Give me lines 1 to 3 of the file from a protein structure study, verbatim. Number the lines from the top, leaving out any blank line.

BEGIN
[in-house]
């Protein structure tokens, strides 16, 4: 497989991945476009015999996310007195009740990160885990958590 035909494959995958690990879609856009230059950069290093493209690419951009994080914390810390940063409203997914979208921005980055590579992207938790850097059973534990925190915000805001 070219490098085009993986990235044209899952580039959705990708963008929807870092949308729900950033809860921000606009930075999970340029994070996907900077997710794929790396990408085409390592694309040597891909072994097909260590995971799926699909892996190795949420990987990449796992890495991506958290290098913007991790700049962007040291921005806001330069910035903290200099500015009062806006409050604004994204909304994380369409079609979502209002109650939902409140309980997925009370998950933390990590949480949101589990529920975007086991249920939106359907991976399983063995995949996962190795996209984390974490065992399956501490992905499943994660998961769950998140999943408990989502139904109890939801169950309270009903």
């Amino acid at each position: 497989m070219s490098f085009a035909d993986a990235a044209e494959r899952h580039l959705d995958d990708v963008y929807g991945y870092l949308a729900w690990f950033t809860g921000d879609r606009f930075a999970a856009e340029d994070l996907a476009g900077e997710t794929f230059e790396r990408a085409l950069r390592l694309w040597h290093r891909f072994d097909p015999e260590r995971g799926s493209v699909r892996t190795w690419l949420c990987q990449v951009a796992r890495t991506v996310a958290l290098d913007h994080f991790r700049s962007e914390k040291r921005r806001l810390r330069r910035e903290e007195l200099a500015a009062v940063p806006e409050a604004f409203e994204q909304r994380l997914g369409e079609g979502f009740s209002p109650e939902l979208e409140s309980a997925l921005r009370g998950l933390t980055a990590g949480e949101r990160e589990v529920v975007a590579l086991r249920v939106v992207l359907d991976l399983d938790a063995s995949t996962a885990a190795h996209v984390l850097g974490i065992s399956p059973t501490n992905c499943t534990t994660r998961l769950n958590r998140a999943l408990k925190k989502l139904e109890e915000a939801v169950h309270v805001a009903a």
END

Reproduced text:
[in-house]
């Protein structure tokens, strides 16, 4: 497989991945476009015999996310007195009740990160885990958590 035909494959995958690990879609856009230059950069290093493209690419951009994080914390810390940063409203997914979208921005980055590579992207938790850097059973534990925190915000805001 070219490098085009993986990235044209899952580039959705990708963008929807870092949308729900950033809860921000606009930075999970340029994070996907900077997710794929790396990408085409390592694309040597891909072994097909260590995971799926699909892996190795949420990987990449796992890495991506958290290098913007991790700049962007040291921005806001330069910035903290200099500015009062806006409050604004994204909304994380369409079609979502209002109650939902409140309980997925009370998950933390990590949480949101589990529920975007086991249920939106359907991976399983063995995949996962190795996209984390974490065992399956501490992905499943994660998961769950998140999943408990989502139904109890939801169950309270009903």
């Amino acid at each position: 497989m070219s490098f085009a035909d993986a990235a044209e494959r899952h580039l959705d995958d990708v963008y929807g991945y870092l949308a729900w690990f950033t809860g921000d879609r606009f930075a999970a856009e340029d994070l996907a476009g900077e997710t794929f230059e790396r990408a085409l950069r390592l694309w040597h290093r891909f072994d097909p015999e260590r995971g799926s493209v699909r892996t190795w690419l949420c990987q990449v951009a796992r890495t991506v996310a958290l290098d913007h994080f991790r700049s962007e914390k040291r921005r806001l810390r330069r910035e903290e007195l200099a500015a009062v940063p806006e409050a604004f409203e994204q909304r994380l997914g369409e079609g979502f009740s209002p109650e939902l979208e409140s309980a997925l921005r009370g998950l933390t980055a990590g949480e949101r990160e589990v529920v975007a590579l086991r249920v939106v992207l359907d991976l399983d938790a063995s995949t996962a885990a190795h996209v984390l850097g974490i065992s399956p059973t501490n992905c499943t534990t994660r998961l769950n958590r998140a999943l408990k925190k989502l139904e109890e915000a939801v169950h309270v805001a009903a």